Why?

This is just wrong.  (Written on the 10th  anniversary of 9/11.)

Paul Krugman - New York Times Blog

The Years of Shame

Is it just me, or are the 9/11 commemorations oddly subdued?

Actually, I don’t think it’s me, and it’s not really that odd.

What happened after 9/11 — and I think even people on the right know this, whether they admit it or not — was deeply shameful. Te (sic) atrocity should have been a unifying event, but instead it became a wedge issue. Fake heroes like Bernie Kerik, Rudy Giuliani, and, yes, George W. Bush raced to cash in on the horror. And then the attack was used to justify an unrelated war the neocons wanted to fight, for all the wrong reasons.

A lot of other people behaved badly. How many of our professional pundits — people who should have understood very well what was happening — took the easy way out, turning a blind eye to the corruption and lending their support to the hijacking of the atrocity?

The memory of 9/11 has been irrevocably poisoned; it has become an occasion for shame. And in its heart, the nation knows it.

I’m not going to allow comments on this post, for obvious reasons.

“…for obvious reasons.

What would those reasons be, Paul?

That the people who read this might have the audacity to disagree with your elitist musings?

That people may voice their utter disgust at your lack of decorum on this day of solemn reflection?

That people will call you out for your unparalleled narcissism?  For your selfish belief that your perverted thoughts are so important to the world that, no matter the occasion, they need to be heard?

Or are you just a coward?

We all know you view the world through an ultra-partisan, rabidly-liberal prism, where thoughts from your vaunted mind roll to your tongue and drop out like sour gumballs.  Your usual propaganda, whether written in the Liberal Talking Points of Record (The New York Times) or irately stammered during one of your bizarre rants on (what else?) MSNBC, can be dismissed and forgiven as contemplations of a honeycombed brain.

But, this is different.

With this screed, you have transcended even your own level of hyper-ideology.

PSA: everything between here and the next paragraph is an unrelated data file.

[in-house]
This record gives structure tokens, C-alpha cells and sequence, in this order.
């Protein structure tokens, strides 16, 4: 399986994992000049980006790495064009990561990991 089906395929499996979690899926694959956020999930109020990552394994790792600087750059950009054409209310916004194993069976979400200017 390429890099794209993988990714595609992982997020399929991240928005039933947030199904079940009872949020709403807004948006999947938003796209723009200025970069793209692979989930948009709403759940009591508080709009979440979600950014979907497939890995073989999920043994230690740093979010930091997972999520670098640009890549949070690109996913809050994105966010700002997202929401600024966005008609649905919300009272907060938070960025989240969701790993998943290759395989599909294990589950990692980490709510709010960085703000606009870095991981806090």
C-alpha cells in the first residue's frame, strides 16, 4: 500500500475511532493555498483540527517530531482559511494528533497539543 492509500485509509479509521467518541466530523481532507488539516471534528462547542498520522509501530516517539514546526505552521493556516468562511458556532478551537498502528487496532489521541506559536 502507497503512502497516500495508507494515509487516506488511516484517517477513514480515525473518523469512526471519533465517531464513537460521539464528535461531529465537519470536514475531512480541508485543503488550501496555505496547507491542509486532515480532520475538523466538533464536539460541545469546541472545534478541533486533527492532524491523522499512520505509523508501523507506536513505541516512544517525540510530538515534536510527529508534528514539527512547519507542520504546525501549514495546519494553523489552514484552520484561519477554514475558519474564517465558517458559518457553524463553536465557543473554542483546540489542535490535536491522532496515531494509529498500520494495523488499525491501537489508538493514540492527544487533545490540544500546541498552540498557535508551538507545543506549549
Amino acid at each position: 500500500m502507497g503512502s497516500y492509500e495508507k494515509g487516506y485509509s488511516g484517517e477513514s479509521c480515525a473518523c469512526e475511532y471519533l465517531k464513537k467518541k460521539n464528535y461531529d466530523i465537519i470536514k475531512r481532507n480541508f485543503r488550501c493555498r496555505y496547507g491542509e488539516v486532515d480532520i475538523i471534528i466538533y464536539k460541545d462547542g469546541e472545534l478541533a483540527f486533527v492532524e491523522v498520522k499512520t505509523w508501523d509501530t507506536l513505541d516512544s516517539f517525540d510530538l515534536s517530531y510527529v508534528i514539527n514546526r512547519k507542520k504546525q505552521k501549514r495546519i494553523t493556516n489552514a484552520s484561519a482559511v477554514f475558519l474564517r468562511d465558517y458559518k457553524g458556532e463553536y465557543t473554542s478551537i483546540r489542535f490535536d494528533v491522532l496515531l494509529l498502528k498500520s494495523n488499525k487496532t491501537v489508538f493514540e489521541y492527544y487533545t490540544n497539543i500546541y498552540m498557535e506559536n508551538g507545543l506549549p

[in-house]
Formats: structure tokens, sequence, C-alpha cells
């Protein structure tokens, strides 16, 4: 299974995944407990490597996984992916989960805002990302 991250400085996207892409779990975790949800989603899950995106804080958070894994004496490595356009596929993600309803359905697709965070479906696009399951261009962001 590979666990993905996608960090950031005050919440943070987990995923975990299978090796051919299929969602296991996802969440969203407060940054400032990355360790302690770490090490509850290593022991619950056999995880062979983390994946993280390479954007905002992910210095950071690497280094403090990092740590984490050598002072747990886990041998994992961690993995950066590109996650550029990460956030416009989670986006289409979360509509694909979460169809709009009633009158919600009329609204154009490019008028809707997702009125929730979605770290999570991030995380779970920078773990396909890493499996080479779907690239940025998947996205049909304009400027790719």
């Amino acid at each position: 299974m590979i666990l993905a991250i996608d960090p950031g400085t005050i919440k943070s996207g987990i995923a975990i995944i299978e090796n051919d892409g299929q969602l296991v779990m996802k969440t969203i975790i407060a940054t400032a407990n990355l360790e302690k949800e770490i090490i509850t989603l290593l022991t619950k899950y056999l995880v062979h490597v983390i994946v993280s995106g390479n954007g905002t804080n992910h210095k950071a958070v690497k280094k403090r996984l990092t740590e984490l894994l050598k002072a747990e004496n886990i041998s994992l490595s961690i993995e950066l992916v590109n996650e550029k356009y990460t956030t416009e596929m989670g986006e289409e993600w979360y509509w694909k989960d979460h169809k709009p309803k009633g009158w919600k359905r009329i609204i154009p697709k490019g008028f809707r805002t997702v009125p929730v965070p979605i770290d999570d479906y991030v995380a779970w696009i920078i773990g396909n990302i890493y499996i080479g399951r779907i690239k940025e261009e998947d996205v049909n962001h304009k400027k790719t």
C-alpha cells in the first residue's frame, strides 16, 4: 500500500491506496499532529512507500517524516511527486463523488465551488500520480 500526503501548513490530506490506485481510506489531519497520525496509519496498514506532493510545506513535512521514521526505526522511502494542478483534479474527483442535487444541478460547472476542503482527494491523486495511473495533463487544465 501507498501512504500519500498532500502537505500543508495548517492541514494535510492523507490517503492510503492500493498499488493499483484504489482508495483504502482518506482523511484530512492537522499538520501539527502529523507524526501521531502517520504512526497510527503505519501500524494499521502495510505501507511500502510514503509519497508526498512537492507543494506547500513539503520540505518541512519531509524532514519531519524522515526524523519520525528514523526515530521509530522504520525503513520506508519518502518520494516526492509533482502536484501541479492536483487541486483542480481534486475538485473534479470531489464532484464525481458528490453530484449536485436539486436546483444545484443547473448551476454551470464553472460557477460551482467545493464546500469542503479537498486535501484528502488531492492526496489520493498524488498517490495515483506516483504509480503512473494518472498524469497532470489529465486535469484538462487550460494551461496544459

What, exactly, did you expect to accomplish with this?  Thoughtful debate?  Are you so blinded by your hatred of others, and love of your own opinion, that you really don’t see the insensitivity of this?  Does it make you feel good about yourself to satisfy your self-absorbed thirst by speaking your “conscience” on this day?

You should be denounced, renounced and terminated from every professional entity which employs you:  The New York Times, Princeton University, MSNBC, your book publishers.  All of them.

You should be shunned by those in your personal life who give you love, respect, and joy (If you have any).

We all have the right of free speech.  We also have the ability to temper that right with a modicum of class and dignity.

With this outburst, you have elected to disgrace that freedom.

You are a small, miserable man.  You have shown the world that, for all of your supposed brilliance and intellect, you lack a simple sense of common decency.

Know what else you lack?

Shame.

 

 

 

Defending The Indefensible
Ten Years On
  • Anonymous

    I scrapped liberals  years ago.. Sue me!!!

    • Anonymous

      I expect a well reasoned  response from Shirl!!  That’s right  I’m talkin” to you!

  • Anonymous

    Anyways, I’m so  loaded I could cry

  • Chris McCann

    How about that nanothermite that is in every sample of debris and all the first responders lungs

    • Anonymous

       Shawn – You forgot to wipe your feet before coming into the house and you have brought in MIHOP truther into the comment thread.

      • http://www.rustedsky.net Anonymous

        Dang.  Do we need to call the Hazmat crew AGAIN?

    • https://plus.google.com/114041580398058374552/posts McGehee

      The most common ingredient in thermite is aluminum powder. Gee, I wonder how that could have turned up at a jetliner crash site?

      Idiot.

      • Anonymous

        Also keep in mind that the iron workers and other involved in the cleanup used thermite to cut beams and other large bits of steel.

        • Anonymous

          Hey shut up you guys man, buzz kill >sarc off<

  • http://profiles.yahoo.com/u/EU5DQWQTTHTPO4A4ZYSL3AAV2U Adjoran

    Any day when the likes of Paul Krugman are respected as learned elders is a day of shame.

    The man is so utterly dishonest that he has never hesitated to contradict his own declarations when it suited his political purpose.  He does have a narrow sliver of an economic discipline on his resume, when his analysis on the relationship between international trade and the business cycle was performed years ago.  But that never indicated any greater economic understanding, and in fact Krugman has a long history of being spectacularly wrong on nearly every prediction – except that his doomsaying is so common that anytime there is any sort of downturn, it can be said Krugman predicted it.